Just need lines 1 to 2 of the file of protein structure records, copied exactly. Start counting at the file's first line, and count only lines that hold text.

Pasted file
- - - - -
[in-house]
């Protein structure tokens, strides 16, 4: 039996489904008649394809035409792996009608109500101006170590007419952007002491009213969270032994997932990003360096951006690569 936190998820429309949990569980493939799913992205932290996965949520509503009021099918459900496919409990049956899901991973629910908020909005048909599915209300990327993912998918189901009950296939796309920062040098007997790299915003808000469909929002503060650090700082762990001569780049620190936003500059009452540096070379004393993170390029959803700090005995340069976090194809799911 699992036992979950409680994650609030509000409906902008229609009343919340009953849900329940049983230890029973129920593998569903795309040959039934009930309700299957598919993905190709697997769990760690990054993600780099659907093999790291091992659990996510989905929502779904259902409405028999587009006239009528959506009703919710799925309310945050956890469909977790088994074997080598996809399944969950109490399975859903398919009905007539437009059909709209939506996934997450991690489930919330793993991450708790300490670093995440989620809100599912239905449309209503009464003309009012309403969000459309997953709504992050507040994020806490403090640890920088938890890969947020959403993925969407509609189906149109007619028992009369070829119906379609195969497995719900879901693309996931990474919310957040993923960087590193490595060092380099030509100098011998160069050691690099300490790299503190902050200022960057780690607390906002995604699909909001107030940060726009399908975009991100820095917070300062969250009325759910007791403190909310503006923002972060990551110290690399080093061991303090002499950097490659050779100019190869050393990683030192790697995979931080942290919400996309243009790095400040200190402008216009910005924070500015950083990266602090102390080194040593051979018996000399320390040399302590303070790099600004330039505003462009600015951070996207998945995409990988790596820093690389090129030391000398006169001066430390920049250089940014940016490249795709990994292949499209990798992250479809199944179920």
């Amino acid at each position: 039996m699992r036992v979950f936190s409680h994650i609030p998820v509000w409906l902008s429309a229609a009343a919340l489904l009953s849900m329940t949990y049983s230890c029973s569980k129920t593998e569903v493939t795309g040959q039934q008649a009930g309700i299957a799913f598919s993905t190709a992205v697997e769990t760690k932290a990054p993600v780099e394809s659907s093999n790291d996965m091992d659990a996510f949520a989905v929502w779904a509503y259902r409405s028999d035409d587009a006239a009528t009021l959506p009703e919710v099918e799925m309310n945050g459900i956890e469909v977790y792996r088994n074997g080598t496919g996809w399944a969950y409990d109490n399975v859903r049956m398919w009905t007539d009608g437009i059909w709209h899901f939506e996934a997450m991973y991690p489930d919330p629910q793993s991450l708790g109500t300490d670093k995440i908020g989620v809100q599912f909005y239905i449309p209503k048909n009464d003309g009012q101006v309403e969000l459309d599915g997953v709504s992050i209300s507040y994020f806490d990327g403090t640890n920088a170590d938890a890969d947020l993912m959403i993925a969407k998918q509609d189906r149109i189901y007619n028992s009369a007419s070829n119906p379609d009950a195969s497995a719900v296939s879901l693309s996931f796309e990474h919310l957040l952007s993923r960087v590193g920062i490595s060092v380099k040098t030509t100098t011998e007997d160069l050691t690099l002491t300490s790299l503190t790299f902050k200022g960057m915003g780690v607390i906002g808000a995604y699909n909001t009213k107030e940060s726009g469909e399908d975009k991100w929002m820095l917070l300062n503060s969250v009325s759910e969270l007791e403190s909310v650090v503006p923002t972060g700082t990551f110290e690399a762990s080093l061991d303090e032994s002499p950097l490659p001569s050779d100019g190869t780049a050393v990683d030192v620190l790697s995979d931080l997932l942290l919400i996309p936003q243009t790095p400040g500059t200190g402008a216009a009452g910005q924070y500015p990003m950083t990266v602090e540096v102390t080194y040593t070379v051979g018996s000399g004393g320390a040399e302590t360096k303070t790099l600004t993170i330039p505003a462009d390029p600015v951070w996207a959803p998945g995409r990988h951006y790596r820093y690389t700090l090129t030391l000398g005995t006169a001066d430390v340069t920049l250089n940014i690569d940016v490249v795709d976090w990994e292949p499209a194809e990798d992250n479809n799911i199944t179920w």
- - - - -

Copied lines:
[in-house]
């Protein structure tokens, strides 16, 4: 039996489904008649394809035409792996009608109500101006170590007419952007002491009213969270032994997932990003360096951006690569 936190998820429309949990569980493939799913992205932290996965949520509503009021099918459900496919409990049956899901991973629910908020909005048909599915209300990327993912998918189901009950296939796309920062040098007997790299915003808000469909929002503060650090700082762990001569780049620190936003500059009452540096070379004393993170390029959803700090005995340069976090194809799911 699992036992979950409680994650609030509000409906902008229609009343919340009953849900329940049983230890029973129920593998569903795309040959039934009930309700299957598919993905190709697997769990760690990054993600780099659907093999790291091992659990996510989905929502779904259902409405028999587009006239009528959506009703919710799925309310945050956890469909977790088994074997080598996809399944969950109490399975859903398919009905007539437009059909709209939506996934997450991690489930919330793993991450708790300490670093995440989620809100599912239905449309209503009464003309009012309403969000459309997953709504992050507040994020806490403090640890920088938890890969947020959403993925969407509609189906149109007619028992009369070829119906379609195969497995719900879901693309996931990474919310957040993923960087590193490595060092380099030509100098011998160069050691690099300490790299503190902050200022960057780690607390906002995604699909909001107030940060726009399908975009991100820095917070300062969250009325759910007791403190909310503006923002972060990551110290690399080093061991303090002499950097490659050779100019190869050393990683030192790697995979931080942290919400996309243009790095400040200190402008216009910005924070500015950083990266602090102390080194040593051979018996000399320390040399302590303070790099600004330039505003462009600015951070996207998945995409990988790596820093690389090129030391000398006169001066430390920049250089940014940016490249795709990994292949499209990798992250479809199944179920």